Western Ghats & Andamans, India
22nd January - 4th February 2018
Leader: James Eaton
Max group size: 8
Morning arrival into Port Blair. We will bird around Mount Harriet National Park, a tropical moist evergreen forest for the rest of the day. Our first endemic could include Andaman Woodpecker, Andaman Wood Pigeon, Andaman Cuckoo Dove, Andaman Crake, Brown Coucal, Andaman Cuckooshrike, Andaman Treepie, Andaman Drongo, Andaman Starling. In the evening we have our first chance of the two endemic boobook; Hume’s and Andaman, along with Andaman Scops Owl.
Night at Port Blair.
Three full days birding at least three different areas in search of the islands imaginatively named endemics: Andaman Teal, Andaman Scops Owl, Andaman Barn Owl, Andaman Boobook, Hume’s Boobook, Andaman Nightjar, Andaman Serpent Eagle, Brown Coucal, Andaman Drongo, Andaman Shama, Andaman Woodpecker, Andaman Crake, Andaman Treepie, Andaman Starling, Andaman Woodpigeon, Andaman Green Pigeon, Andaman Flowerpecker, Andaman Cuckooshrike and Andaman Cuckoo Dove.
Night at Port Blair.
Early breakfast then to the airport for our flight to Chennai, connecting with onward flight to Coimbatore, then a bit of a drive into the hills of Ooty, a renowned hill station situated at 2,200m in the Nilgiri Hills.
Early morning birding around Ooty in search of Painted Bush Quail, Black-and-orange and Nilgiri Flycatchers and Nilgiri Laughingthrush before heading down into the lowlands at Mudumalai. The terrain is varied with hills, valleys, ravines, watercourses and swamps, moist deciduous forests, dry deciduous forests and scrub forests and hence is ideal birding country. Our targets include Indian Pygmy Woodpecker, Jerdon’s Bushlark, Indian Nuthatch, White-bellied Minivet, Yellow-billed Babbler, White-browed Bulbul, White-cheeked Barbet, Malabar Lark, Nilgiri Flowerpecker, Bright-green Warbler, Red Spurfowl and Grey Junglefowl all being possible.
Night at Mudumalai.
A full morning around Mudumalai once again before heading back up to Ooty. It may not be the prettiest of hill stations but does contain Nilgiri Laughingthrush, Nilgiri Bush Robin, Indian Blackbird and Black-and-orange, Kashmir, Rusty-tailed and Nilgiri Flycatchers. Night at Ooty.
After a final morning at Ooty, in search of the regions most difficult endemics, Nilgiri Thrush, we leave for Munnar via the Ghats to Khambam, with little birding en-route. Any freetime around Munnar will be spent birding. Night in Munnar.
Birding in the sholas (high altitude montane forests) and grasslands for the Nilgiri Pipit, Painted Bush Quail, Nilgiri Wood Pigeon, Black-and-orange Flycatcher, Kerala Laughingthrush, Nilgiri Flycatcher, White-bellied Bush Robin, Yellow-throated Bulbul and Malabar Whistling Thrush. We will spend the late afternoon hiking up above the treeline in search of the most difficult of the regions specialities, the monsoon-breeding Broad-tailed Grassbird. Night at Munnar.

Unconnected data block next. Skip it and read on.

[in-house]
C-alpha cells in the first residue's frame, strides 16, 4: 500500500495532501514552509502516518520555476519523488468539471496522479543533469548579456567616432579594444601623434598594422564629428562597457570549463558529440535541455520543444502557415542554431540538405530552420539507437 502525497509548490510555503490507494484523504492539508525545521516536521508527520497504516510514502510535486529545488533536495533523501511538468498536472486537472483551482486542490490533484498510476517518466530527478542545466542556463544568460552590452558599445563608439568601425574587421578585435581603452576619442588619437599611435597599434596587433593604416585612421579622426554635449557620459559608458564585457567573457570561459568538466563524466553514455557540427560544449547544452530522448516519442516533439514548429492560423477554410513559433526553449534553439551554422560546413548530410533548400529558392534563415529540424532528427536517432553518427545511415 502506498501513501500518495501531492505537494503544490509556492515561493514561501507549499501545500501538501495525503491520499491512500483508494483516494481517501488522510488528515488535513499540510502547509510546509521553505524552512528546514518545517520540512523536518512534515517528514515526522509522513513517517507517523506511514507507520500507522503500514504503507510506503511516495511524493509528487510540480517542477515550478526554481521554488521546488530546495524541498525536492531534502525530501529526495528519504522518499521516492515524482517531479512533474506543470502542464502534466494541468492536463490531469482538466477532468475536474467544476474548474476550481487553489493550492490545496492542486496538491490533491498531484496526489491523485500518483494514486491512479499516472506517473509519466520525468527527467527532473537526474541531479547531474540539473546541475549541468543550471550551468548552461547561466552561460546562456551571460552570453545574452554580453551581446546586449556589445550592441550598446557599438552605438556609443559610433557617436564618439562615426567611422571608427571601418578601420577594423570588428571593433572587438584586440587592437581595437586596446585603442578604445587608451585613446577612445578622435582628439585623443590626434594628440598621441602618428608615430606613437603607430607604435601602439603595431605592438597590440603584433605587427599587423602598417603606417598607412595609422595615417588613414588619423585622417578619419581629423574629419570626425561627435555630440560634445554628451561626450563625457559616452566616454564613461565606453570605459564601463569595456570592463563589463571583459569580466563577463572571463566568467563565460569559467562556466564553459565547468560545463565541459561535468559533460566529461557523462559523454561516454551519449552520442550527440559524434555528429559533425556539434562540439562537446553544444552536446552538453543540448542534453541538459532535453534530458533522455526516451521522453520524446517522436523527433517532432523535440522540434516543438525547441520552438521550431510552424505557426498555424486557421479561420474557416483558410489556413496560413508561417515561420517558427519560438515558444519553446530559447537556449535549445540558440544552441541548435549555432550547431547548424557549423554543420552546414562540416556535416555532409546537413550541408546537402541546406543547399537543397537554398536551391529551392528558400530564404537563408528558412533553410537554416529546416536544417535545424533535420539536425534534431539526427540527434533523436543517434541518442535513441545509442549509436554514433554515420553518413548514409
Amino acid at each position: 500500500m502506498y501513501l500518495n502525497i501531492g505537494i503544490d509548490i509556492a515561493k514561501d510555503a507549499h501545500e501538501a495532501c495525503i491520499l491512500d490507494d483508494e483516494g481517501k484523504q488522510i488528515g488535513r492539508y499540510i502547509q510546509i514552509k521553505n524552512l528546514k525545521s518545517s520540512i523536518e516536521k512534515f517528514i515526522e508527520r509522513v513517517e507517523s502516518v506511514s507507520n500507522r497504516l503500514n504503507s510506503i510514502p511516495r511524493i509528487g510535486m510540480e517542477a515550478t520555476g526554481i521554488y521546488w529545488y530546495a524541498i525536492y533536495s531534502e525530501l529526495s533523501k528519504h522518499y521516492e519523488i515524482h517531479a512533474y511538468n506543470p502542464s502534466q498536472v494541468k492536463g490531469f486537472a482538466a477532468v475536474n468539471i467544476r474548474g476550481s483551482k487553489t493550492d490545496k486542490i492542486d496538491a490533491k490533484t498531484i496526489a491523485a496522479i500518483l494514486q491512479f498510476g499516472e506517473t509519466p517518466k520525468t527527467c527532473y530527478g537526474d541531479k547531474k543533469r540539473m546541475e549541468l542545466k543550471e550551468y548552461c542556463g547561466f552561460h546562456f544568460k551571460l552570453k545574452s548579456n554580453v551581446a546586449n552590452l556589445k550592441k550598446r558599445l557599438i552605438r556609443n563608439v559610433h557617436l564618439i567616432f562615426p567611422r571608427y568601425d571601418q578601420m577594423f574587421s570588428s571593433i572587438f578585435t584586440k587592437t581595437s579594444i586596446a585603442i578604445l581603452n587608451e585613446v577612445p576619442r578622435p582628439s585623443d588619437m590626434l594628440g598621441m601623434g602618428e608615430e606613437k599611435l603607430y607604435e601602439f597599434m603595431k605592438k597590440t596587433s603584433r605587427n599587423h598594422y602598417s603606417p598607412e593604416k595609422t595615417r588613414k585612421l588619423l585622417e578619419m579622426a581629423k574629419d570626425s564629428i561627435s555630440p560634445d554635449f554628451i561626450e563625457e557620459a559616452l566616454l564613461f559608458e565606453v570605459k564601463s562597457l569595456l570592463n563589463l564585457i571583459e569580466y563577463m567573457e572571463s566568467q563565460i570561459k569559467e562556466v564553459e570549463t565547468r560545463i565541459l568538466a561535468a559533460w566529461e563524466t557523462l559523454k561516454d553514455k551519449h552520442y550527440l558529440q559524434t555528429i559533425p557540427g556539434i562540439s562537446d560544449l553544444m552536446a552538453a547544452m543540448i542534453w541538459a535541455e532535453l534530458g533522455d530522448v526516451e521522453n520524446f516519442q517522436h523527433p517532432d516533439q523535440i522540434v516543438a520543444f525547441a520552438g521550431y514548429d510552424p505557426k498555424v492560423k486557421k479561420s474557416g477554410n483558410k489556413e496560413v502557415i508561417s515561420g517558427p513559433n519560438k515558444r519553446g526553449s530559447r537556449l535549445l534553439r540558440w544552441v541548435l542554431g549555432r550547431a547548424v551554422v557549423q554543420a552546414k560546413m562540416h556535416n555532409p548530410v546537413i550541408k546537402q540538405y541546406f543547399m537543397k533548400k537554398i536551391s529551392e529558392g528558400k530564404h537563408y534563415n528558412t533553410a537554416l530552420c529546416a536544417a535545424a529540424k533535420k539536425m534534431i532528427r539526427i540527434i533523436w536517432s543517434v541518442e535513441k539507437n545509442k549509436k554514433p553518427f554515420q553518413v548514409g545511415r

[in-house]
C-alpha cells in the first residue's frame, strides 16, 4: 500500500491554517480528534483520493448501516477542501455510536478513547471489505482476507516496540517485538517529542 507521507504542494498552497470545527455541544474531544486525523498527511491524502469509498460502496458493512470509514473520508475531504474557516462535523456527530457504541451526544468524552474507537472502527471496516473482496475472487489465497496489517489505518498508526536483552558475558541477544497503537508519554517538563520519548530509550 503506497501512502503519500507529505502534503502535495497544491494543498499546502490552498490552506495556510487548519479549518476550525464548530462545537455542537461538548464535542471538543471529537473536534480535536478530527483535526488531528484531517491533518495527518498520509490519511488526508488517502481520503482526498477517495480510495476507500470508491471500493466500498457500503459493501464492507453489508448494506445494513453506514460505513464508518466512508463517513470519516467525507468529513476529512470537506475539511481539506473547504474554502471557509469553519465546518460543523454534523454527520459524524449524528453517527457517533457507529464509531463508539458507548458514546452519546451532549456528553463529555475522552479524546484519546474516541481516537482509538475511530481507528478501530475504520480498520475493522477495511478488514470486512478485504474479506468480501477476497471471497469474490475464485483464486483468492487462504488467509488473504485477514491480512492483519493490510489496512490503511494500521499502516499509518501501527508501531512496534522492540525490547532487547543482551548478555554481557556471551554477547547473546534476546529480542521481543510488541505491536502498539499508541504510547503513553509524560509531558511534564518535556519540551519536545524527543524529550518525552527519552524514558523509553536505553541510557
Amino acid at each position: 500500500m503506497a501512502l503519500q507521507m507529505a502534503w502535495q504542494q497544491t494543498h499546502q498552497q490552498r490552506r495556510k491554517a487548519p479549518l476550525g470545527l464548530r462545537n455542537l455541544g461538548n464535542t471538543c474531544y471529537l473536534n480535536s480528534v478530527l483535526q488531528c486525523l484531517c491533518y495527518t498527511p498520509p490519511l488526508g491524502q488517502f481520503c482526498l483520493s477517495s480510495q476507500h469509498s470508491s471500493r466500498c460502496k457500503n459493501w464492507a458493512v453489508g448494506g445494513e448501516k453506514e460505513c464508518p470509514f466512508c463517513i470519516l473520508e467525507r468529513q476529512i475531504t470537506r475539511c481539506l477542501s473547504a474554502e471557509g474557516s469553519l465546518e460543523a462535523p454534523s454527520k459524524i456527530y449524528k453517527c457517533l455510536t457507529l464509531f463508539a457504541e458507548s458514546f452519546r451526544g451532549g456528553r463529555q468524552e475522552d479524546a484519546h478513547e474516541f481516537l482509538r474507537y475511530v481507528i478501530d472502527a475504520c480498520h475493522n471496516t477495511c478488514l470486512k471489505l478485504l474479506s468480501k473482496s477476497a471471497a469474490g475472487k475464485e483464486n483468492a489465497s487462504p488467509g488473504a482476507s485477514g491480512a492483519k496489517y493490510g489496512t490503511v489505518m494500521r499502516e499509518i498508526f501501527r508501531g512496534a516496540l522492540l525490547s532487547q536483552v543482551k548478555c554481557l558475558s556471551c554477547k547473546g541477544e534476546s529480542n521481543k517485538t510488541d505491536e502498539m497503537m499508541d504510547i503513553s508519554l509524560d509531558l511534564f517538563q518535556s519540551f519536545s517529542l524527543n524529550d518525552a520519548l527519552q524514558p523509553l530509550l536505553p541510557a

Mornings birding around the sholas once more for any species we may have missed the previous day before heading further south to Periyar, with some possible birding stops on the way. In the late afternoon we search for Wynaad Laughingthrush, while no doubt stumbling across several other regional endemics, notably White-bellied Treepie, Loten’s Sunbird and Malabar Barbet. Night at Periyar.
Periyar Tiger Reserve is one of the finest wildlife and birding destinations in South India. With over 320 bird species and is ideal habitat for Tiger. Periyar National Park contains a variety of habitats from grassland and dry deciduous forest to evergreen forest and riverside scrub. As a result of its wide range of habitats it boasts an impressive list of resident species including about half the peninsular endemics and near-endemics. We spend the day searching here for some very special species including the Wynaad Laughingthrush. Other birds to look out for include Indian Spinetail, Malabar Grey Hornbill, Brown-backed Needletail, striking Black Baza, Grey-fronted Green Pigeon, Yellow-browed Bulbul, Rufous Babbler, White-bellied Treepie, Heart-spotted Woodpecker, Malabar Trogon, Rusty-tailed Flycatcher and Asian Fairy Bluebird among other more widespread species. Night at Periyar.
Night at Periyar.
Depending on our success depends on when we leave Periyar for Thattekkad.
Thattekkad is a lowland forest area with several types of eco-systems – riverine, grasslands, evergreen, scrub, dry deciduous, lowland forest. This is also home to most of the endemics of the Western Ghats. Grey-headed Bulbul, White-bellied Treepie, Rufous Babbler, Crimson-backed Sunbird, Indian Spinetail, White Bellied Blue Flycatcher, Malabar Parakeet, Malabar Grey Hornbill besides owls like Brown Wood Owl, Sri Lanka Bay Owl, Oriental Scops Owl, Brown Fish Owl, and Spot-bellied Eagle Owl are all possible, among a whole range of more numerous species. We could also come across Red Spurfowl, Grey Junglefowl, Indian Pitta, Black-throated Munia and Grey-headed Fish Eagle. Night at Thattekad.
Full day inside and around Thattekad for our remaining targets. Night at Thattekad.
After a final morning birding at Thattekad, afternoon departures to Kochi (Cochin) International Airport for our flight departures.